17. girish

    February 23, 2009 at 2:48 am

    Thank you, everyone. These accounts are fascinating to read.

    Chiming in on Arthur and Corey’s “reverse effect,” there are, specifically, a number of “long take” filmmakers who get written about as if one must bring patience and fortitude to their films–I’m thinking here of Antonioni, Hou, Sokurov, Tarr’s Satantango–but when I actually encountered their films for the first time, I found them no less absorbing (and no more requiring of patience!) than any other cinema I had seen.

    Adrian–I didn’t know about that put-down review of Chungking Express!

  18. Anonymous

    February 23, 2009 at 12:06 pm

    Good idea to pose this question. I wonder, though, whether most times it is rather a conflict of characters, as we may have with people on a first meeting, than a question of timing or age or the right occasion to really see a film. And also, I wonder why do we see again a film we disliked or seemed not so good as everybody said? In my case, I don’t mind too much (I’m used to that) disagreements with general or historians’ consensus; what worries me, and prompts me to watch again a film is that I cannot stop wondering about it. That usually means that something in it appeals or intrigues me. Also, it happens when I feel disappointed by a filmmaker I very much admire. Or when I’m not quite sure I really grasp or fully understand the film (of course, you may not have that feeling and yet misunderstand it grossly).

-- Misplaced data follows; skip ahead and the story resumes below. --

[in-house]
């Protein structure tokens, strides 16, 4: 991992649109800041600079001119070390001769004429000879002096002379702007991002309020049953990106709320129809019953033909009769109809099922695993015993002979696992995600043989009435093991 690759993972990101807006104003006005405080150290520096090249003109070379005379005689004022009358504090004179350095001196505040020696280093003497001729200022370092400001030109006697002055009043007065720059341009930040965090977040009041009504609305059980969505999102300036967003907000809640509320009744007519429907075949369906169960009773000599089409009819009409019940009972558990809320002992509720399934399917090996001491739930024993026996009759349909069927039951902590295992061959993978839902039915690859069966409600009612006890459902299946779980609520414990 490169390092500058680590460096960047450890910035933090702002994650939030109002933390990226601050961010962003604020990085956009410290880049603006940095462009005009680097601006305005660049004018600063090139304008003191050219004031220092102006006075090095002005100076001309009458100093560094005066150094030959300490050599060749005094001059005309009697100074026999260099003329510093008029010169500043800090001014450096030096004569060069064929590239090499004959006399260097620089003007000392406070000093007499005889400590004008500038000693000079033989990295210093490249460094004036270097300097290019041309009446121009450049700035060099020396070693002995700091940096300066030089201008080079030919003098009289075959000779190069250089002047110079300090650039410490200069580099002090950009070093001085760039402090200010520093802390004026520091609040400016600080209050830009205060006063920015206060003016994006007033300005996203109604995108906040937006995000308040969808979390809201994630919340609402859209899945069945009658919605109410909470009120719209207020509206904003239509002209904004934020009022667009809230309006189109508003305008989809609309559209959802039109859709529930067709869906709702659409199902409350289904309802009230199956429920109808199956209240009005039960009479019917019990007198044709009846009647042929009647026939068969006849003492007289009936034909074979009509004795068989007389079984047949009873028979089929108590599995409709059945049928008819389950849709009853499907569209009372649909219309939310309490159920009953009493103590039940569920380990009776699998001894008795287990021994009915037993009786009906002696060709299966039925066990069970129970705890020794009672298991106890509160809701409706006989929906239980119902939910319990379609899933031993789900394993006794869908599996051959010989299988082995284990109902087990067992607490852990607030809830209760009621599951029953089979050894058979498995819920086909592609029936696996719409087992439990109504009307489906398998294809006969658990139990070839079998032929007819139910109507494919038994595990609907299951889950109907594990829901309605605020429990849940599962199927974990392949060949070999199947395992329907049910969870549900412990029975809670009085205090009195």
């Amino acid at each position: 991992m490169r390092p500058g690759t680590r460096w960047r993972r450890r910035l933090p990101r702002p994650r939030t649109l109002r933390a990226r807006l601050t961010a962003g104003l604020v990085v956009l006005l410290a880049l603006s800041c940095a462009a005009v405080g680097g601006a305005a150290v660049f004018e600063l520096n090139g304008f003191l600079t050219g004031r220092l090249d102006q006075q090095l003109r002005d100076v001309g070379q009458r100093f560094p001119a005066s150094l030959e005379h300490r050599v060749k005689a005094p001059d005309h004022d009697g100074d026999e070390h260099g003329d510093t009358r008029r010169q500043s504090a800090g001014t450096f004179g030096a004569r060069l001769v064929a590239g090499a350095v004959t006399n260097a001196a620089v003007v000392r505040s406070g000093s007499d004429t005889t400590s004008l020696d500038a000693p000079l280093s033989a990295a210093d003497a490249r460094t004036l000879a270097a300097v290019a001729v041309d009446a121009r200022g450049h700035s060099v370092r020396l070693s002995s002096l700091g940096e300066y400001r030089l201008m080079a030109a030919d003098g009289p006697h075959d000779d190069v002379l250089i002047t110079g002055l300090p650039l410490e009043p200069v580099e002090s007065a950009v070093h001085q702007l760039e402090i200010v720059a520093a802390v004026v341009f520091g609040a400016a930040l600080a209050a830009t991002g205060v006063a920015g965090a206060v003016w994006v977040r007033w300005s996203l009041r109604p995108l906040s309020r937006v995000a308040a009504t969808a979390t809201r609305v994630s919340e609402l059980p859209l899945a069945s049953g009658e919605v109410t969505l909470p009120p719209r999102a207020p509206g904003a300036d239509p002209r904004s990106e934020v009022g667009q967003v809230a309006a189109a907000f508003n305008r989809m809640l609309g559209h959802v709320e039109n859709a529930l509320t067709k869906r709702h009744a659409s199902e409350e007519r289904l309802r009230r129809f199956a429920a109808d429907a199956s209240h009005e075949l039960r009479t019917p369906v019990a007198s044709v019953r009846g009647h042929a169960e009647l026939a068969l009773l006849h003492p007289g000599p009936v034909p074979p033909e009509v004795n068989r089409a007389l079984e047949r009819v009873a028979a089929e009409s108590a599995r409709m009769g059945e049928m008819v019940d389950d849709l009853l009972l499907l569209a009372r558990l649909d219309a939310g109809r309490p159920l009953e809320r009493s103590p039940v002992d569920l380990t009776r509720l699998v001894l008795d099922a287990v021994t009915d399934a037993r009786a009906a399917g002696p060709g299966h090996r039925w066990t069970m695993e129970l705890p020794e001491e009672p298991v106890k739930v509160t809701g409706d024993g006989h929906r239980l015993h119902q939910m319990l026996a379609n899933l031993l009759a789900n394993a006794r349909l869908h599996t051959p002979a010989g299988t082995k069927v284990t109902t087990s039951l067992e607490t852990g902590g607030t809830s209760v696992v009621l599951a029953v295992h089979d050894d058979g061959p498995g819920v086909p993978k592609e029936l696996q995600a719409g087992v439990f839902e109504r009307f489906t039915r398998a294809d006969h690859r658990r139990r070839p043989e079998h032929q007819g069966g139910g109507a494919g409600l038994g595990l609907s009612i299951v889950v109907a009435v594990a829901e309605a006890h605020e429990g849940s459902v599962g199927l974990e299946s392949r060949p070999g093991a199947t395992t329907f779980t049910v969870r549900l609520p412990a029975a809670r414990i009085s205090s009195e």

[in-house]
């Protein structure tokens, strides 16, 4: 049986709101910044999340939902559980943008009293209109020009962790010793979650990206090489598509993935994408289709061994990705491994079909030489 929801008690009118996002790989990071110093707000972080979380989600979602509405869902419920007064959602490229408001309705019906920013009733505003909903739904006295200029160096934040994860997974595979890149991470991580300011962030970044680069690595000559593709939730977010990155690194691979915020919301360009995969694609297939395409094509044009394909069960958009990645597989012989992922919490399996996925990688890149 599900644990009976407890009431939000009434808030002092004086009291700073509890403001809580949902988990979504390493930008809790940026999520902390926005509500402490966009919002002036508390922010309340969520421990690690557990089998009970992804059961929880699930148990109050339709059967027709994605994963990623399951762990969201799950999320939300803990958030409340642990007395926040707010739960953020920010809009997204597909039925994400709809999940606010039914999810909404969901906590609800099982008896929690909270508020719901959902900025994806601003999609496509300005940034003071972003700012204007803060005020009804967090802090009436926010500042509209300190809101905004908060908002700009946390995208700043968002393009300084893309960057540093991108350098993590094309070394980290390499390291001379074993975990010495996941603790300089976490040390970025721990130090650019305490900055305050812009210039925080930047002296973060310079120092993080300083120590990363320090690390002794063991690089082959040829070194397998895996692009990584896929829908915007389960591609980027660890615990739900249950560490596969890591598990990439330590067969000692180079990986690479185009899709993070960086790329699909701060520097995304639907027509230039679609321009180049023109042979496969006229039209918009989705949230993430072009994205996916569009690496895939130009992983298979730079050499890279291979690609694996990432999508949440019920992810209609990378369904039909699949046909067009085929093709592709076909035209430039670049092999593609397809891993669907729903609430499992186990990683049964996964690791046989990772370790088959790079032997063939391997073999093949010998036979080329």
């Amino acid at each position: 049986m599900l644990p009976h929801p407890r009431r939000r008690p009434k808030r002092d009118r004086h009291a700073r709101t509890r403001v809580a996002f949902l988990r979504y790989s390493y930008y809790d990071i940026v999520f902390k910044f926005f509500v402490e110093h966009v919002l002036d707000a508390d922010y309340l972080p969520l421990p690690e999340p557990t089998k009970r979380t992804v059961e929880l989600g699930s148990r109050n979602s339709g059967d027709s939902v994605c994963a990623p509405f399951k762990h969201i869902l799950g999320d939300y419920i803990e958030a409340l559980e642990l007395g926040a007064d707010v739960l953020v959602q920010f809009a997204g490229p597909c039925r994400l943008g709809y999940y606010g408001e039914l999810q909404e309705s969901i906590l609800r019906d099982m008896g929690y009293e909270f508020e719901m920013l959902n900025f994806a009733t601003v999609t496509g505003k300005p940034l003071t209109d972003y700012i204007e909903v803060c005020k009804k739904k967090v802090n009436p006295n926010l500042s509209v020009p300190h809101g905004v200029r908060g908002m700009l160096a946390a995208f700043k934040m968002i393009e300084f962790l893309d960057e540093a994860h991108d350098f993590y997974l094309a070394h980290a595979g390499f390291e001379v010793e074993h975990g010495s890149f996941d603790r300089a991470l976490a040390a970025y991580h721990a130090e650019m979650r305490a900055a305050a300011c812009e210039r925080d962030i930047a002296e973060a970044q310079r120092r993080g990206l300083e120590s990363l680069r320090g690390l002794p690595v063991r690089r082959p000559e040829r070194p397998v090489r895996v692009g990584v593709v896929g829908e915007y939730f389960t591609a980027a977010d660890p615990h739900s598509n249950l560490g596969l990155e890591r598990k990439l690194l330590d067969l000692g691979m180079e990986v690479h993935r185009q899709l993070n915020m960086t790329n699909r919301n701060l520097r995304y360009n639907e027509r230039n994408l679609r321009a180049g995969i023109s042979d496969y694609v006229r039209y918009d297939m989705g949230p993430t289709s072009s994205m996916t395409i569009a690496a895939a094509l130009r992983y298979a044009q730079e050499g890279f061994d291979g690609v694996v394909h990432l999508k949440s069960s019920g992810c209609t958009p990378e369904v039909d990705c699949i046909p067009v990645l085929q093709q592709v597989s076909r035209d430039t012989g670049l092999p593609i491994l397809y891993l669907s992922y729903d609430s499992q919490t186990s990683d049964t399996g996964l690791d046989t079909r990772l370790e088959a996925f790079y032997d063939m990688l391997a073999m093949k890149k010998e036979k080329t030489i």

My most total error at first sight (or the most spectacular reversal) was with “Profession:Reporter”, which I thought very well-made and interesting to watch but finally empty and disappointing in the face of the claims of greatness I was reading/hearing around. But I kept thinking about it, and went to see it again, suddenly to rediscover it as my favorite Antonioni film, a place in which it remains after many further revisions more than 30 years later. A curious experience: I passed from loving and thinking I fully understood everything in Godard to liking but not understanding them on first viewing around the ’80s, just after “Sauve qui peut(La vie)”. I recall going in Paris to see “Nouvelle Vague” which had just opened and getting out fascinated, moved and yet so baffled I bought another ticket and watched it again, and then I felt it was clear.